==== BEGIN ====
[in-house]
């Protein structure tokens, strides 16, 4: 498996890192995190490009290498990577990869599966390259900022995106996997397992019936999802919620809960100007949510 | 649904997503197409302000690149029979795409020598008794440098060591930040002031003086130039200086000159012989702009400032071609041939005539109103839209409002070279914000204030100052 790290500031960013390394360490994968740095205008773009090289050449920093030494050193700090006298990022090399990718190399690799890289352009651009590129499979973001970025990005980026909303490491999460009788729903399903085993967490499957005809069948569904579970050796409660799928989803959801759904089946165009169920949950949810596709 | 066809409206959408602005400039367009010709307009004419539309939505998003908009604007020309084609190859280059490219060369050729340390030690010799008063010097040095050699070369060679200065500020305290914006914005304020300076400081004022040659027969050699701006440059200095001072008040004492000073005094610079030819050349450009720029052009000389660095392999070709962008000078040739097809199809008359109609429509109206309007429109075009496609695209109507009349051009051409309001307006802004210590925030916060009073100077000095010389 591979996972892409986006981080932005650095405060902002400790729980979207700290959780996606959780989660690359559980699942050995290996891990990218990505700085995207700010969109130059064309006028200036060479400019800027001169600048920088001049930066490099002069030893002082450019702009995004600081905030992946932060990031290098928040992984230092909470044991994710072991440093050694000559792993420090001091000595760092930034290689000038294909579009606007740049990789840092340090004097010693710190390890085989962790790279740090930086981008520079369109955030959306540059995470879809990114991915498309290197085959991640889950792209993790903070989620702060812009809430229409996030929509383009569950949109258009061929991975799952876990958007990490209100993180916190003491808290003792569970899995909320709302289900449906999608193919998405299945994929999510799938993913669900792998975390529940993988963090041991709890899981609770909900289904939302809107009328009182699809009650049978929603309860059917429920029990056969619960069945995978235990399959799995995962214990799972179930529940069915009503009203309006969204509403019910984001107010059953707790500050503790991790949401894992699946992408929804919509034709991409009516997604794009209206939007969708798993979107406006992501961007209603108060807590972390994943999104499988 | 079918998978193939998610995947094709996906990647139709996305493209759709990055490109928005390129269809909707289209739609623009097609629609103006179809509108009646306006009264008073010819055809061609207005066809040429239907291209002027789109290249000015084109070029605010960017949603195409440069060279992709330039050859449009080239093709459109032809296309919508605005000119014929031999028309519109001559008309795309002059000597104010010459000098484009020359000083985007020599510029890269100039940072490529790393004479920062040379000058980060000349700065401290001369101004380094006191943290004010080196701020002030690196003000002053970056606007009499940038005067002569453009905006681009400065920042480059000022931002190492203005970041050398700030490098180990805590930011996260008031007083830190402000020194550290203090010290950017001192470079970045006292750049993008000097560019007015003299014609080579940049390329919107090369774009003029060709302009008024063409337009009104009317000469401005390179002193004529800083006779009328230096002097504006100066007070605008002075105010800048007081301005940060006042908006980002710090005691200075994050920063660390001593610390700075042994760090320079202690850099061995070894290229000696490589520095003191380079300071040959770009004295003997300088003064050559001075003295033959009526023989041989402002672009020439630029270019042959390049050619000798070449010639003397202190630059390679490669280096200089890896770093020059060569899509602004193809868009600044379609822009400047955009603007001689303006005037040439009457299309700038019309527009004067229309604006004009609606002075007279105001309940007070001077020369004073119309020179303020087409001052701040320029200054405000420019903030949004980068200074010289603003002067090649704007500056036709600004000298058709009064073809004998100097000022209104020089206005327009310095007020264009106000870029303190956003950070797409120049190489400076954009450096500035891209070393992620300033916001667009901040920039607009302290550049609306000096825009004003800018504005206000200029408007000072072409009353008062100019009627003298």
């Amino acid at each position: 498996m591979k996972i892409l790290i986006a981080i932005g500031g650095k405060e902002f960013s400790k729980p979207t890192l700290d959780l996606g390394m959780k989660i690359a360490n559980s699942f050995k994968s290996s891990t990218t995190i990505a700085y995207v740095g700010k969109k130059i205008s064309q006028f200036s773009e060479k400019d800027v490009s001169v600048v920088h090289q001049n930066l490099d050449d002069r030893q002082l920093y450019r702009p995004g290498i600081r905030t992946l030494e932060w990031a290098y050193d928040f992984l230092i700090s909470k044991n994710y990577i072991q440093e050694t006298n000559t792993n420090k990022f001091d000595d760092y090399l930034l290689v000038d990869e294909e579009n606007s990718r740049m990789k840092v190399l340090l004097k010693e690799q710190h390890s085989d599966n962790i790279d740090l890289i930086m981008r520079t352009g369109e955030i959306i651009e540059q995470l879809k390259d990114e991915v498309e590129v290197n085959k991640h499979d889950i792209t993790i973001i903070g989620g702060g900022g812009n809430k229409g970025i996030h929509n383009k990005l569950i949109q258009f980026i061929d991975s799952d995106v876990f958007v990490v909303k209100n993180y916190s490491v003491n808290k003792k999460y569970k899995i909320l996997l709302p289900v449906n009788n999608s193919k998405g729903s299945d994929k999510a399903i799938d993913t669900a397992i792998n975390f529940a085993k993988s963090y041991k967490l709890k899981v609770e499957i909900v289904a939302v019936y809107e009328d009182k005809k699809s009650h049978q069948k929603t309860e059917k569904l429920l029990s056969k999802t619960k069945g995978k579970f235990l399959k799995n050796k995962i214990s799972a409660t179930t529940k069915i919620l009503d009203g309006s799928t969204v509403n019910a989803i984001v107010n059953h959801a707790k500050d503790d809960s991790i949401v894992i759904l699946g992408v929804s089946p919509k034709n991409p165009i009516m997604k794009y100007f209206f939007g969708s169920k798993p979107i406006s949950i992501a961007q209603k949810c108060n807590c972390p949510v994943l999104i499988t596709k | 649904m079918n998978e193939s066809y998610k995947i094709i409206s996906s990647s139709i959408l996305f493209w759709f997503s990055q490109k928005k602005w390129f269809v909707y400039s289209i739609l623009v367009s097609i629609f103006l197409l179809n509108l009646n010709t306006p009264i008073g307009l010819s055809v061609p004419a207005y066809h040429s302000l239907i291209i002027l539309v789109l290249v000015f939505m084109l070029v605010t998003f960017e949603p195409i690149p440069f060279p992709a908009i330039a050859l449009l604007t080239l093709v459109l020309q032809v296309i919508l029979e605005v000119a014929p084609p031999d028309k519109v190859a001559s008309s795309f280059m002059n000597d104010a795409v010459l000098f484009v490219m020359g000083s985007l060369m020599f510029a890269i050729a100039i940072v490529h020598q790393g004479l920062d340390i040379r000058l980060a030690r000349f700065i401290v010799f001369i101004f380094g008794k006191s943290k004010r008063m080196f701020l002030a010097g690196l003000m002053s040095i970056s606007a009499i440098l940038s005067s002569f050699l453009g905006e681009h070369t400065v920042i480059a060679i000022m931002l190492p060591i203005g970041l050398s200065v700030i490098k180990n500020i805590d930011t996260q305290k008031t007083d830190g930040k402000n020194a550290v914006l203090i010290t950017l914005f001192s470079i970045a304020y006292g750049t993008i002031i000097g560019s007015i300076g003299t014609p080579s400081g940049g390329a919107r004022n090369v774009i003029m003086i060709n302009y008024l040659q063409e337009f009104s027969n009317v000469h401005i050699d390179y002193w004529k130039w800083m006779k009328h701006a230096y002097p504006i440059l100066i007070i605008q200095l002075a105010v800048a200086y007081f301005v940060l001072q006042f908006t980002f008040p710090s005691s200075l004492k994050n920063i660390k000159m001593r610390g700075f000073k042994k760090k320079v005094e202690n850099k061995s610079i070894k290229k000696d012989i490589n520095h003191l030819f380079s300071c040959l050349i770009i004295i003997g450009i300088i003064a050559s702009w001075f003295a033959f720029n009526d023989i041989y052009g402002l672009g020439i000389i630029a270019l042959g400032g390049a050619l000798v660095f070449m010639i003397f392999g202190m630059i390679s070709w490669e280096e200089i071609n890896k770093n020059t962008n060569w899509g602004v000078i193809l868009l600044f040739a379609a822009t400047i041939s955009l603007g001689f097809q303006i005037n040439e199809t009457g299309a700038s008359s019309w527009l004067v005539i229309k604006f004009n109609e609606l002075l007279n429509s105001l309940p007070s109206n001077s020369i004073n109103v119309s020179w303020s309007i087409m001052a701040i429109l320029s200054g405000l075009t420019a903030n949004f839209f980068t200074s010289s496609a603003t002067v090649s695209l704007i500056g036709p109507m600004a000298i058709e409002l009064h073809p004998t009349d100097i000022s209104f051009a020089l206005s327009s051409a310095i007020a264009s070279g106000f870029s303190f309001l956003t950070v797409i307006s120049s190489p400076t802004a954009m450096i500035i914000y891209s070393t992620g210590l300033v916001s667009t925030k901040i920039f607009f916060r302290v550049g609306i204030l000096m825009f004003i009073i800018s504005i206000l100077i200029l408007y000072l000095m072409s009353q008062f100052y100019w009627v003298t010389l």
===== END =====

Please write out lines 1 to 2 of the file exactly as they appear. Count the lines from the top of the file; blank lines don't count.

[in-house]
């Protein structure tokens, strides 16, 4: 498996890192995190490009290498990577990869599966390259900022995106996997397992019936999802919620809960100007949510 | 649904997503197409302000690149029979795409020598008794440098060591930040002031003086130039200086000159012989702009400032071609041939005539109103839209409002070279914000204030100052 790290500031960013390394360490994968740095205008773009090289050449920093030494050193700090006298990022090399990718190399690799890289352009651009590129499979973001970025990005980026909303490491999460009788729903399903085993967490499957005809069948569904579970050796409660799928989803959801759904089946165009169920949950949810596709 | 066809409206959408602005400039367009010709307009004419539309939505998003908009604007020309084609190859280059490219060369050729340390030690010799008063010097040095050699070369060679200065500020305290914006914005304020300076400081004022040659027969050699701006440059200095001072008040004492000073005094610079030819050349450009720029052009000389660095392999070709962008000078040739097809199809008359109609429509109206309007429109075009496609695209109507009349051009051409309001307006802004210590925030916060009073100077000095010389 591979996972892409986006981080932005650095405060902002400790729980979207700290959780996606959780989660690359559980699942050995290996891990990218990505700085995207700010969109130059064309006028200036060479400019800027001169600048920088001049930066490099002069030893002082450019702009995004600081905030992946932060990031290098928040992984230092909470044991994710072991440093050694000559792993420090001091000595760092930034290689000038294909579009606007740049990789840092340090004097010693710190390890085989962790790279740090930086981008520079369109955030959306540059995470879809990114991915498309290197085959991640889950792209993790903070989620702060812009809430229409996030929509383009569950949109258009061929991975799952876990958007990490209100993180916190003491808290003792569970899995909320709302289900449906999608193919998405299945994929999510799938993913669900792998975390529940993988963090041991709890899981609770909900289904939302809107009328009182699809009650049978929603309860059917429920029990056969619960069945995978235990399959799995995962214990799972179930529940069915009503009203309006969204509403019910984001107010059953707790500050503790991790949401894992699946992408929804919509034709991409009516997604794009209206939007969708798993979107406006992501961007209603108060807590972390994943999104499988 | 079918998978193939998610995947094709996906990647139709996305493209759709990055490109928005390129269809909707289209739609623009097609629609103006179809509108009646306006009264008073010819055809061609207005066809040429239907291209002027789109290249000015084109070029605010960017949603195409440069060279992709330039050859449009080239093709459109032809296309919508605005000119014929031999028309519109001559008309795309002059000597104010010459000098484009020359000083985007020599510029890269100039940072490529790393004479920062040379000058980060000349700065401290001369101004380094006191943290004010080196701020002030690196003000002053970056606007009499940038005067002569453009905006681009400065920042480059000022931002190492203005970041050398700030490098180990805590930011996260008031007083830190402000020194550290203090010290950017001192470079970045006292750049993008000097560019007015003299014609080579940049390329919107090369774009003029060709302009008024063409337009009104009317000469401005390179002193004529800083006779009328230096002097504006100066007070605008002075105010800048007081301005940060006042908006980002710090005691200075994050920063660390001593610390700075042994760090320079202690850099061995070894290229000696490589520095003191380079300071040959770009004295003997300088003064050559001075003295033959009526023989041989402002672009020439630029270019042959390049050619000798070449010639003397202190630059390679490669280096200089890896770093020059060569899509602004193809868009600044379609822009400047955009603007001689303006005037040439009457299309700038019309527009004067229309604006004009609606002075007279105001309940007070001077020369004073119309020179303020087409001052701040320029200054405000420019903030949004980068200074010289603003002067090649704007500056036709600004000298058709009064073809004998100097000022209104020089206005327009310095007020264009106000870029303190956003950070797409120049190489400076954009450096500035891209070393992620300033916001667009901040920039607009302290550049609306000096825009004003800018504005206000200029408007000072072409009353008062100019009627003298």